DEADCRAFT - Switch Review
"An enjoyable romp through a post-apocalyptic wasteland."
DEADCRAFT is a unique mix of multiple different genres: farming, hack & slash, survival, crafting - it has it all! You’ll follow the story of an unique individual called Reid, half-human-half-zombie, as he tries to avoid being captured after being chased by a couple of thugs. This leaves him battered, bruised and for a short time, trapped within the walls of a mysterious city known as the Ark. After a brief escape, our hero stumbles, falls off the city limits and down into a region known as the slums, where zombies stalk the isolated wasteland.
Just a little side note before we jump into things, as soon as I saw DEADCRAFT’s characters, it was clear to me that this was the same team that created Daemon X Machina, it was almost like they had picked the characters for their previous game and popped them straight into DEADCRAFT.
The combat is pretty simple; you can slash with the ZR trigger, lock on with R and occasionally roll out of the way with a well placed tap of the B button which I actually found a little stiff to use at times. If an enemy is stunned or falls over, you can do a brutal take-down ending their lives instantly, rewarding you with some new materials. While combat is one of many things you'll be doing in DEADCRAFT, most of your time will be spent crafting and keeping your meters and gauges as full as possible to warn off death while completing missions; while the game can get a little repetitive, the core concept is solid.
Survival is the order of the day here and there are a number of meters and gauges that you’ll have to maintain to keep your character in good health. The hunger and thirst meters can be restored by either eating or drinking different consumables which are vital to your survival. Otherwise, there are a few different negative effects that will befall your character if your meters get too low, such as limited movement or blurred vision which can greatly affect your game. So, to make sure you don’t croak, you must attend to each meter regularly by consuming food and fluids which can be found by scavenging the environment or bought from vendors. Your energy gauge at the beginning of the game is your biggest enemy as it can deplete from every action you take and the only way to replenish it is by consuming certain items or returning to your hide-out and sleeping. Depending on how much your hunger and thirst meters are full will depend on how much energy and health you’ll recover each day. And yet by learning new skills and abilities, you’ll be able to stay out longer and consume a lot less. But remember, you’ll need precious SP points that you can earn by killing and collecting anything in the game. SP can be used on multiple skill trees in your inventory, providing you with new abilities, such as reducing your appetite or allowing you to craft new structures, giving you the opportunity to filter water, grow crops and make better meals among other amenities.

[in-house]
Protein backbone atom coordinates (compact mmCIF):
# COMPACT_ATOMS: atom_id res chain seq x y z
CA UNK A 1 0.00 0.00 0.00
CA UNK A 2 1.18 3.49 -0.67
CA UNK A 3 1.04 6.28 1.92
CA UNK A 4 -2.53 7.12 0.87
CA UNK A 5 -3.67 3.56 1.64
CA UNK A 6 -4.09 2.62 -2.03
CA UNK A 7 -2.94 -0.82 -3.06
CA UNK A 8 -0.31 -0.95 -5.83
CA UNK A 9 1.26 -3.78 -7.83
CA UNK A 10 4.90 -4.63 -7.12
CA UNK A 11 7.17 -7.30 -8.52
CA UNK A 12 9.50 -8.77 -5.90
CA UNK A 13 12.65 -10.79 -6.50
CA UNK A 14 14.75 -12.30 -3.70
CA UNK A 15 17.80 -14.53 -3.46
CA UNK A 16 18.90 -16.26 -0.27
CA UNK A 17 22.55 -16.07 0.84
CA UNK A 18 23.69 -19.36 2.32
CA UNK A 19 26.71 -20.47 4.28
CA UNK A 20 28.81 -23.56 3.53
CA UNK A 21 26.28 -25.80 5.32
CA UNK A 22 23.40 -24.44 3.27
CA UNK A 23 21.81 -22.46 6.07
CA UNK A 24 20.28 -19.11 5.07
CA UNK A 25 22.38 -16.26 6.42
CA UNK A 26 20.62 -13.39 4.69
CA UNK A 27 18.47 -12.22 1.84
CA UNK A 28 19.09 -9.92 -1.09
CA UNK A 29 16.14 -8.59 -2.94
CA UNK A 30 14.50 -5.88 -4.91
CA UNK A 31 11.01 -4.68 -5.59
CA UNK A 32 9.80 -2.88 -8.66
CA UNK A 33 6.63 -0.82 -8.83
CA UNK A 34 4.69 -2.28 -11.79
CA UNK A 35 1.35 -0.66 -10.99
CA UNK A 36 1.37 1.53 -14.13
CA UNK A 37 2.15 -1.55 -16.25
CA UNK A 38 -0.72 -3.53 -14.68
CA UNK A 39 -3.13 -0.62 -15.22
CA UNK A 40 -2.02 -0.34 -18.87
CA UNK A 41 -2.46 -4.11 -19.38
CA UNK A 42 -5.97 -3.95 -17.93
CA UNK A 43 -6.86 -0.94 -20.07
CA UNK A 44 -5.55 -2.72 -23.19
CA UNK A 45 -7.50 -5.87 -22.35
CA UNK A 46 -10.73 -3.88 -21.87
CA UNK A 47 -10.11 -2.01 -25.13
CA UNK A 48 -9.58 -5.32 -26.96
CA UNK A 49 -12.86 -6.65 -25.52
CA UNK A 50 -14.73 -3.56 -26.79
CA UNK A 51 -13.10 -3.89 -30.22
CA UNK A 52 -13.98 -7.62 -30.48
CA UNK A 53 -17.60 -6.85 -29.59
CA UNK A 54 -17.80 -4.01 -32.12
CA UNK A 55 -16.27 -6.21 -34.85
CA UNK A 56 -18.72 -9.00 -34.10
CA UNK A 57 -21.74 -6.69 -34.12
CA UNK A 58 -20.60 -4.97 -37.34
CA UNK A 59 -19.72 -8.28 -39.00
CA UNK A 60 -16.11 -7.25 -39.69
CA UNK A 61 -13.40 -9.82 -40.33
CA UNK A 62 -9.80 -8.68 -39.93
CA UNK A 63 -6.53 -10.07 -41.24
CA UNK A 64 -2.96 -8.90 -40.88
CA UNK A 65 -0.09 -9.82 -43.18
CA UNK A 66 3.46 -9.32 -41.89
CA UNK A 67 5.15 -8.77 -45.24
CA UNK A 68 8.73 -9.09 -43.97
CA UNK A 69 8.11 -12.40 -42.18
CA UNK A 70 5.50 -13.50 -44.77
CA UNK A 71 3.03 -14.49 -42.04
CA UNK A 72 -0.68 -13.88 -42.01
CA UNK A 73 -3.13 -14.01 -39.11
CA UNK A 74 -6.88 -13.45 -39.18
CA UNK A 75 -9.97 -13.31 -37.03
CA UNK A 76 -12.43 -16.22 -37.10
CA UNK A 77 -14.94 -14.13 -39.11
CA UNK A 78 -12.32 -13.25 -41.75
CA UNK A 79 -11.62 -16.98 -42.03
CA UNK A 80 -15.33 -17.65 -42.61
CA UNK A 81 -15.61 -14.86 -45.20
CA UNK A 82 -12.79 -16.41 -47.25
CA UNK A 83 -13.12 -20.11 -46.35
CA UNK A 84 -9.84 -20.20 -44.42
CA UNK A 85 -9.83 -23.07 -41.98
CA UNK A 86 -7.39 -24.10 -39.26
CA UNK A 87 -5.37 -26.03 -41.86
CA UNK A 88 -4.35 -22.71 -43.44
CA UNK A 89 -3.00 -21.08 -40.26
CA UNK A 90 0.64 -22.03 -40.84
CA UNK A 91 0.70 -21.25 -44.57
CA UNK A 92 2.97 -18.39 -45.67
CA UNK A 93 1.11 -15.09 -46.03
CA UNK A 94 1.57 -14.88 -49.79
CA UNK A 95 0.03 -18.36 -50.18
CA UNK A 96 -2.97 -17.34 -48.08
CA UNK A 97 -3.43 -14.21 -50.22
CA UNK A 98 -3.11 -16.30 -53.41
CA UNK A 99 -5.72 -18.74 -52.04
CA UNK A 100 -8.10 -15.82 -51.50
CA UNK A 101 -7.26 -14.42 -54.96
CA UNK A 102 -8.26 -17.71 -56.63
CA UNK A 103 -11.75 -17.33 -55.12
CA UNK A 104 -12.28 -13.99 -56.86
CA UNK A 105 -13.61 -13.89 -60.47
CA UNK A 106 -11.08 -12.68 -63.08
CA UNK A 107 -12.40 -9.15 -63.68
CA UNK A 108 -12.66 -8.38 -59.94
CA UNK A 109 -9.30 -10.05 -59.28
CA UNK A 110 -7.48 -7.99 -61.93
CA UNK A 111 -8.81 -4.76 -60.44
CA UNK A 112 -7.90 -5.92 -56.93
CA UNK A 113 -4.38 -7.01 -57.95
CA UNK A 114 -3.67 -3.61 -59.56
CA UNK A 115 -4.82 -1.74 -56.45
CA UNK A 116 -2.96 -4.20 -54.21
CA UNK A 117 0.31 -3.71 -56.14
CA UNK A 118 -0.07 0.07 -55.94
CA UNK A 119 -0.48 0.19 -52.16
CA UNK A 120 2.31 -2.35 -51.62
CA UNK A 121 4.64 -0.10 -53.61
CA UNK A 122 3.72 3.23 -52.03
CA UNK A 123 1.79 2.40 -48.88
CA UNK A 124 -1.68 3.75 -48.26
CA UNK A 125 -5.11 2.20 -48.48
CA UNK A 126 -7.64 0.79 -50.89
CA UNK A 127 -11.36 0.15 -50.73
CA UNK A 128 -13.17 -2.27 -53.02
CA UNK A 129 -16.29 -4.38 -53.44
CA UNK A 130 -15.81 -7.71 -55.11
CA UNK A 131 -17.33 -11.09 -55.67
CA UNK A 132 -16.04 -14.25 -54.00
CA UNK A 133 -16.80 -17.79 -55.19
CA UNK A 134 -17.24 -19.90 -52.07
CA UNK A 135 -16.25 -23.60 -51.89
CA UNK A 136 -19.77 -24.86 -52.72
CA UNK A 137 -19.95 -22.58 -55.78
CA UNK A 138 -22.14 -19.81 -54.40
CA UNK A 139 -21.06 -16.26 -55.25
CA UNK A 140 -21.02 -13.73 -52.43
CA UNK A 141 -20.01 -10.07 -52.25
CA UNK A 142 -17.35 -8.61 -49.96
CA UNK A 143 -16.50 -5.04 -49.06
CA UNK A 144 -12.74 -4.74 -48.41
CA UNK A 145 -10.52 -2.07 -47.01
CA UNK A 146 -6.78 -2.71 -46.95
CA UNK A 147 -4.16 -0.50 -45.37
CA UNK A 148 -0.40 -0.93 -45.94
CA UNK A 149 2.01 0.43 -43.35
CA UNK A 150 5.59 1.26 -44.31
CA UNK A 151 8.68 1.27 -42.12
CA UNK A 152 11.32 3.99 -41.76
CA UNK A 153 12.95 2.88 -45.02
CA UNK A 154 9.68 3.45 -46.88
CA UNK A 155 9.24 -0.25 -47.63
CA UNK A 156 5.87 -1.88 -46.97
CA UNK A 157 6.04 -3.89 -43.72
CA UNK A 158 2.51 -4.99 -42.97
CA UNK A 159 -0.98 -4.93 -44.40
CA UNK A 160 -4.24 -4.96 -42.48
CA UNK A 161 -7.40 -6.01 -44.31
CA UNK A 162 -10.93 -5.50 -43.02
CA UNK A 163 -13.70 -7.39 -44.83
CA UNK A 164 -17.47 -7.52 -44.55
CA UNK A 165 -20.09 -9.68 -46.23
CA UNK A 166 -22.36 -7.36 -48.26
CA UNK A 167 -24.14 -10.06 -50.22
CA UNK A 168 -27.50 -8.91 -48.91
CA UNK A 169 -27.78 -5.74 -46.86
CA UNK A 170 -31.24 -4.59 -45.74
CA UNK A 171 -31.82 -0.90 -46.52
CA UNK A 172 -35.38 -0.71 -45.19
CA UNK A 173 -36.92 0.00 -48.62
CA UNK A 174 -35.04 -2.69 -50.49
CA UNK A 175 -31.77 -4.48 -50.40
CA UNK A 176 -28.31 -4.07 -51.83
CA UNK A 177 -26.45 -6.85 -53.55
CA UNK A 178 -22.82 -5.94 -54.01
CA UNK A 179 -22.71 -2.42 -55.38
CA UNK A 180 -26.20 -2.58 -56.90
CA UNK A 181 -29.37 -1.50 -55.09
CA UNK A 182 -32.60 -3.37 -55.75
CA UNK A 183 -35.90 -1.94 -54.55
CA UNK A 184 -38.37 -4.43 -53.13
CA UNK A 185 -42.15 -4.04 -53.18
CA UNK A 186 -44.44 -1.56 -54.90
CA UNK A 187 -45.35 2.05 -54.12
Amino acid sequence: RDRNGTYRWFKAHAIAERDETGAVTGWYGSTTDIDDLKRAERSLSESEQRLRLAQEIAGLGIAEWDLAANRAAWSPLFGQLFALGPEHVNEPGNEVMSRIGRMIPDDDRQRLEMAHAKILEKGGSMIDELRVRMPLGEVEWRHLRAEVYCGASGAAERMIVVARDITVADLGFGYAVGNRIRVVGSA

The game features a wanted system which causes multiple enemies to attack you if you kill too many townsfolk or shakedown too many people. This can be reduced by going to sleep at your hideout. You also use your zombie powers to inflict pain on your enemies, such as Zombie Shields by tapping L or Bug Crush by tapping L+A.
There’s a fine balance that you must try to maintain: eating too many human delicacies will make you more human, robbing you of your zombie abilities, however eating too many brains or drinking too much zombie blood will make you more zombie-like, allowing you to use very cool zombies attacks but having the appearance of an extra from Dawn of the Dead, meaning people will be scared of you and not talk to you. And finally, you can even grow and share your own zombie minions (Frankies) once you’ve developed your farm with others online later in the game.
- Fun combat
- Multiple skill trees
- Balance human and zombie powers
- Farming crops and zombie Frankies
I found myself having to take days at a time looking for certain resources and crafting them at my hideout; while this is a fundamental mechanic, I grew tired of needing to do this so much within the first few hours of playtime. While this can be reduced thanks to the skills you learn, I still got a bit tired with it all. In addition, I found menu navigation to be slow and cumbersome at times, which made looking around the map or selecting skills from the skill tree slow and imprecise, adding to the game’s cumbersome nature.
On top of that, I had issues finding certain resources that I couldn’t find in the shops, which required a lot of back-and-forth running. It simply made the game feel like a slog to get through at the start; it eased up as I unlocked more abilities, but other players may not last that long.
- Tedious opening hours
- Awkward menu navigation
- A lot of running back-and-forth
Final Score: 8/10
Even with some of its shortcomings in the early stages, I can’t deny that DEADCRAFT is one fun game. The zombie abilities and human/zombie balancing act is very refreshing, even though I’m not totally blown away with the game’s survival aspects. If you don't mind getting your hands dirty, then DEADCRAFT will be an enjoyable romp through a post-apocalyptic wasteland as you grow, kill, farm and craft the most bizarre concoctions and contraptions to fight and survive.
Thank you for checking out our DEADCRAFT Switch review, thank you to Marvelous (via Decibel PR) for providing the review code and thank you to our $5 and up Patreon Backers for their ongoing support:
For more reading, check out our Gibbon: Beyond the Trees review.